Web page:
that there are situations where your choice of thought process can help to determine the world you find yourself in--that making decisions in a dualist framework (one that assumes your thoughts affect the world only through your actions) can sometimes be leaving out important information.

I'll be honest, this sentence confuses me. I don't know what to make of it.

comment by ErickBall · 2020-02-21T13:30:29.474Z · score: 2 (2 votes) · LW(p) · GW(p)
I'll be honest, this sentence confuses me. I don't know what to make of it.

Maybe I was mixing two different ideas together here.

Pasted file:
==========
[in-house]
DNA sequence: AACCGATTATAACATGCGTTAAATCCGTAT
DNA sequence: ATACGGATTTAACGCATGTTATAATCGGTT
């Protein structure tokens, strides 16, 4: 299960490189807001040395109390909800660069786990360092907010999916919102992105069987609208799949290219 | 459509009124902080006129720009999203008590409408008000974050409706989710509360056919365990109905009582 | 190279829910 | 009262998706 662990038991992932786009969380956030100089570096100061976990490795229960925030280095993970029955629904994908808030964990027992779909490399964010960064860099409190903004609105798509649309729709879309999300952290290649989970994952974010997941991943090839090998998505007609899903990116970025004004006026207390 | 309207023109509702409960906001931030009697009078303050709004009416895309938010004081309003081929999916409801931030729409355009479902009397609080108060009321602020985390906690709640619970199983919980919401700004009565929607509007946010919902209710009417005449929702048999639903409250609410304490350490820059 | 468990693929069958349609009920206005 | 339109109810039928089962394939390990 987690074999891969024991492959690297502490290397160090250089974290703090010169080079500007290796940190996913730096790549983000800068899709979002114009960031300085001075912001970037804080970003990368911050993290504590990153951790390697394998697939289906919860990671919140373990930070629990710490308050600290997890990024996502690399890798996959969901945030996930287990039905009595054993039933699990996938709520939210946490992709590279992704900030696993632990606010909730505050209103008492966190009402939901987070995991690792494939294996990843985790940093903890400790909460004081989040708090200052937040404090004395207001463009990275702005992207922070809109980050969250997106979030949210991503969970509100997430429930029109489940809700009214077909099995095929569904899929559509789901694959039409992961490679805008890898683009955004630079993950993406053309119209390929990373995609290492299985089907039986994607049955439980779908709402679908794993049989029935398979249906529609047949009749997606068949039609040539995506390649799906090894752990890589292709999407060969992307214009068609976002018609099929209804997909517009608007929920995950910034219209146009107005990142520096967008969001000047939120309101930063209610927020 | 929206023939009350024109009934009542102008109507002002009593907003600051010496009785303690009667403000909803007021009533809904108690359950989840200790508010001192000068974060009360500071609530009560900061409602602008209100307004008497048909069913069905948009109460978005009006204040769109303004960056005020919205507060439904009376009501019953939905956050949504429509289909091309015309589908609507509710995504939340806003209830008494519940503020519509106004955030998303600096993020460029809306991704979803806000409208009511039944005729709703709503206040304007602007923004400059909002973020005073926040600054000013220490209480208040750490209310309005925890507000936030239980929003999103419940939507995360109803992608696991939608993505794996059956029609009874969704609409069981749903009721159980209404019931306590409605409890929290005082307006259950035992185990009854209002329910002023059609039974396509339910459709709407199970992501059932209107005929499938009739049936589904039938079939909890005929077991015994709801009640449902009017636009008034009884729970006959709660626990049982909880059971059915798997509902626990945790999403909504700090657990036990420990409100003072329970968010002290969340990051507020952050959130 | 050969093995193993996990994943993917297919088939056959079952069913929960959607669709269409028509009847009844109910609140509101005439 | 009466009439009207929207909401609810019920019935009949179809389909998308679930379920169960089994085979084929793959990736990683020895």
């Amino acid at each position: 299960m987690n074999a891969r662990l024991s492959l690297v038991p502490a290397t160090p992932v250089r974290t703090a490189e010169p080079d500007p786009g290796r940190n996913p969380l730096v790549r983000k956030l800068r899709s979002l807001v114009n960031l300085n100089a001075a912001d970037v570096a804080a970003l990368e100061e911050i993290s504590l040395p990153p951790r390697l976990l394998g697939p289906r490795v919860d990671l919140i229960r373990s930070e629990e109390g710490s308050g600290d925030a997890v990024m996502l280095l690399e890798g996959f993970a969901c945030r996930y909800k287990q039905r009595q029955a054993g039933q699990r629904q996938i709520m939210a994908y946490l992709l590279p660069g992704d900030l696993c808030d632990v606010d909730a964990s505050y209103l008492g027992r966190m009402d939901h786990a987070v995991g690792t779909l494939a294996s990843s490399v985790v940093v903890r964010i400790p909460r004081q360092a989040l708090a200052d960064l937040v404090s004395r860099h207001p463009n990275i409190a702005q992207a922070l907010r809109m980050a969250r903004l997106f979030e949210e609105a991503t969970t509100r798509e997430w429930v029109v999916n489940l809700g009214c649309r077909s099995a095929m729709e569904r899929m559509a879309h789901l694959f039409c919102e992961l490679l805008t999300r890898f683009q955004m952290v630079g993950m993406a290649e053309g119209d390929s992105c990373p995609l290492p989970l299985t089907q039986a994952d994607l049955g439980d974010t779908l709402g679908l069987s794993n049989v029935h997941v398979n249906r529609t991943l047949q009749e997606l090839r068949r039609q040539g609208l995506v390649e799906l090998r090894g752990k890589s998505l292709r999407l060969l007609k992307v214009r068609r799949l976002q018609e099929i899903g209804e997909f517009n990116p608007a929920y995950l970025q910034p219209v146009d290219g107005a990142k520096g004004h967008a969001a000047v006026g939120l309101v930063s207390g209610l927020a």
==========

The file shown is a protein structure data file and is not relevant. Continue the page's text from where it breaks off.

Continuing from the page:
One is about dualism, the assumption that the mind can be treated as a magic box that takes in only sensory inputs and outputs only motor signals to the muscles. The way we normally think about decision making is that our thoughts affect our subsequent decisions, which affect our subsequent actions, and those actions affect what happens to us. Causal decision theory is appropriate for situations that follow this pattern (causal, because the decision causes the action which causes the result). All you have to worry about when you make decisions is what effect your actions will have. But imagine that someone could see inside your brain and decipher what you're thinking about. Now even before you've decided what to do, your thoughts have affected the person reading your mind. They can react to what you were thinking in a way that affects you, even without you taking any action. The magic box assumption is broken because your mind has let something leak out besides muscle signals. Now, when you make a decision about how to act, you have to take into account not only how those actions will affect the world, but also how the thought process behind them will affect the mind-reader who is observing them. (In the OP, the polygraph plays the role of mind reader; in Newcomb's problem, the perfect predictor does.)